The use of long-term ventilation (LTV) in children is growing in the UK and worldwide. This reflects the improvement in technology to provide LTV, the growing number of indications in which it can be successfully delivered and the acceptability of LTV to families and children. In this article, we discuss the various considerations to be made when deciding to initiate or continue LTV, describe the process that should be followed, as decided by a consensus of experienced physicians, and outline the options available for resolution of conflict around LTV decision making. We recognise the uncertainty and hope provided by novel and evolving therapies for potential disease modification. This raises the question of whether LTV should be offered to allow time for a therapy to be trialled, or whether the therapy is so unlikely to be effective, LTV would simply prolong suffering. We put this consensus view forward as an ethical framework for decision making in children requiring LTV.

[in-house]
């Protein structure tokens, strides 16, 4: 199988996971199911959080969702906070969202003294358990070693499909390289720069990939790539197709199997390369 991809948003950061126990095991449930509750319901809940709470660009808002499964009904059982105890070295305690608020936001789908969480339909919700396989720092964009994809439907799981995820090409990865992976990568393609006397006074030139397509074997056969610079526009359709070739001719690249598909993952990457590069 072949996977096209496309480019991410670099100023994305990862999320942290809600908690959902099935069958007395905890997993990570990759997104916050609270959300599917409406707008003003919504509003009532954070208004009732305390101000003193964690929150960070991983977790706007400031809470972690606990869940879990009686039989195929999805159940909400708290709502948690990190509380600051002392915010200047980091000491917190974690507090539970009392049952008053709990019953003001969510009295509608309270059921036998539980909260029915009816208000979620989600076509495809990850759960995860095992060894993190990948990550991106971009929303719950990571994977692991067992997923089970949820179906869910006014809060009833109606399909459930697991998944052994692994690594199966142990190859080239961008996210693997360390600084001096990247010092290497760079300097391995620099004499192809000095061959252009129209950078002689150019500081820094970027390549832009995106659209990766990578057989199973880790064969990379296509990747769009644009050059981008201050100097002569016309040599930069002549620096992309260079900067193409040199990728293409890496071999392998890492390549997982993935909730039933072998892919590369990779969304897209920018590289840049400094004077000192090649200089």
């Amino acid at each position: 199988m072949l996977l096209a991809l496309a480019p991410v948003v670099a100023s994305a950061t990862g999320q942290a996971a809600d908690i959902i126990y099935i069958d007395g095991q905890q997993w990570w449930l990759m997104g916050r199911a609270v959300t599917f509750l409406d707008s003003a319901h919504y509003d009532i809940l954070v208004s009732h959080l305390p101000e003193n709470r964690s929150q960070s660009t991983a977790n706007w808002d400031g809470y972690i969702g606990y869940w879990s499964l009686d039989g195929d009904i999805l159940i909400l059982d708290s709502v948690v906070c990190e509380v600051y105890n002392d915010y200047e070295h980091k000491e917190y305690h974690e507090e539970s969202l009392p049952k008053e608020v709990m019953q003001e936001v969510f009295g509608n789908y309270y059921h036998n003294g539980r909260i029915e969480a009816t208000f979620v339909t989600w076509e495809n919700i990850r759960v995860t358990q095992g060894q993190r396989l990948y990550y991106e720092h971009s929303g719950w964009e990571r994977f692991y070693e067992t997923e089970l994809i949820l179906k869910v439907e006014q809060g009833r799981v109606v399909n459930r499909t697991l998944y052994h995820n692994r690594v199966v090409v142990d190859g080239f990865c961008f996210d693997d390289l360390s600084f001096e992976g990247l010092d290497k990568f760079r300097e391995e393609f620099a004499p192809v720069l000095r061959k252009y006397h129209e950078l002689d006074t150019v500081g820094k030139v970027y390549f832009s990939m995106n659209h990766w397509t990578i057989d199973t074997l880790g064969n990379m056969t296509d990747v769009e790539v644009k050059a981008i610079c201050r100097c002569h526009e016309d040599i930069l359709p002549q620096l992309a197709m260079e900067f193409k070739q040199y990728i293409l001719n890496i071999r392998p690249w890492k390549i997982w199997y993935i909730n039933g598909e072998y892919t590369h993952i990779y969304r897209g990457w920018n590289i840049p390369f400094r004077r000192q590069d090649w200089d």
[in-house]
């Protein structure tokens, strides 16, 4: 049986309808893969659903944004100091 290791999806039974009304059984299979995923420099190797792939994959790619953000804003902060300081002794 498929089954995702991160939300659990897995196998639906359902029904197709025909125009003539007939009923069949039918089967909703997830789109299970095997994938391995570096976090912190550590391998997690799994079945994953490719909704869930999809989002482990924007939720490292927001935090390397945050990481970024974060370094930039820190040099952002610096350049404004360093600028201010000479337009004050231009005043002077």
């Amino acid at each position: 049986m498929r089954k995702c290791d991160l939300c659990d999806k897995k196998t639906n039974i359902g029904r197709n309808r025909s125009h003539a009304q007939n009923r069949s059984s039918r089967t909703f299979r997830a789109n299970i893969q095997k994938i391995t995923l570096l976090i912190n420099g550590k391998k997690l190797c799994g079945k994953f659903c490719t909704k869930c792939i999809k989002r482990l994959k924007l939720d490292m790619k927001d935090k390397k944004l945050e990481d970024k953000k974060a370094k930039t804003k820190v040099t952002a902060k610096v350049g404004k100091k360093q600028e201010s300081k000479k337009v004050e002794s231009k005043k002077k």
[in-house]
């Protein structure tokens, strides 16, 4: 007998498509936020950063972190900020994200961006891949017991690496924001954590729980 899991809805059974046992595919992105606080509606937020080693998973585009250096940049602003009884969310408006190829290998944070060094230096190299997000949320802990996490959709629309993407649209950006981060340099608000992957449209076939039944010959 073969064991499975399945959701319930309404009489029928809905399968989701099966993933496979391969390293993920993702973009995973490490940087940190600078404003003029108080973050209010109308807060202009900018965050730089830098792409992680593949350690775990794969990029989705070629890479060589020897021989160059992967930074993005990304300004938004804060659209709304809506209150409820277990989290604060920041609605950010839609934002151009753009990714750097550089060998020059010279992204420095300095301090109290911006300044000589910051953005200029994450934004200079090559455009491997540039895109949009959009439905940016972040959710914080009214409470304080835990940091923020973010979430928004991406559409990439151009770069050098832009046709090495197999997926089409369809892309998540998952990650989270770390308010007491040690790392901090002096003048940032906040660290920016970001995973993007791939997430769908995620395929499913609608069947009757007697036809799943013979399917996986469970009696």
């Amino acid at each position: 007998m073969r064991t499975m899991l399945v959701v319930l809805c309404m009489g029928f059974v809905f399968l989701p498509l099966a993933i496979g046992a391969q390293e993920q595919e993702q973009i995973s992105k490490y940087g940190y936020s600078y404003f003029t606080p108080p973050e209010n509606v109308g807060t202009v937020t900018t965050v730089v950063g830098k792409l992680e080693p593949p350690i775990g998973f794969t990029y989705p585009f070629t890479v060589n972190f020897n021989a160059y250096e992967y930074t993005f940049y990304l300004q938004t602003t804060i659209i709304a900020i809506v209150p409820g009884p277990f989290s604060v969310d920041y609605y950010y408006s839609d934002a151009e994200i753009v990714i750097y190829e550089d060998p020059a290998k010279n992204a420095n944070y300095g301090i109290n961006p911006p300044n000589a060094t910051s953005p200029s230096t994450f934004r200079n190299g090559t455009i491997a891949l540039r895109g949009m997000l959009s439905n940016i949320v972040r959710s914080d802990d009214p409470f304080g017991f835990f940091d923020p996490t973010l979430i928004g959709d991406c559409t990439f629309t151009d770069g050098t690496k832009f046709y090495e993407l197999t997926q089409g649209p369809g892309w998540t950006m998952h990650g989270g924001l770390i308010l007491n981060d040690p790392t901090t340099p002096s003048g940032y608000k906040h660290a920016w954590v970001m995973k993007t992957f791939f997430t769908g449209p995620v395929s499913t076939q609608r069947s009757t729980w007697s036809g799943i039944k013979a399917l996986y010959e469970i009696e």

- health service
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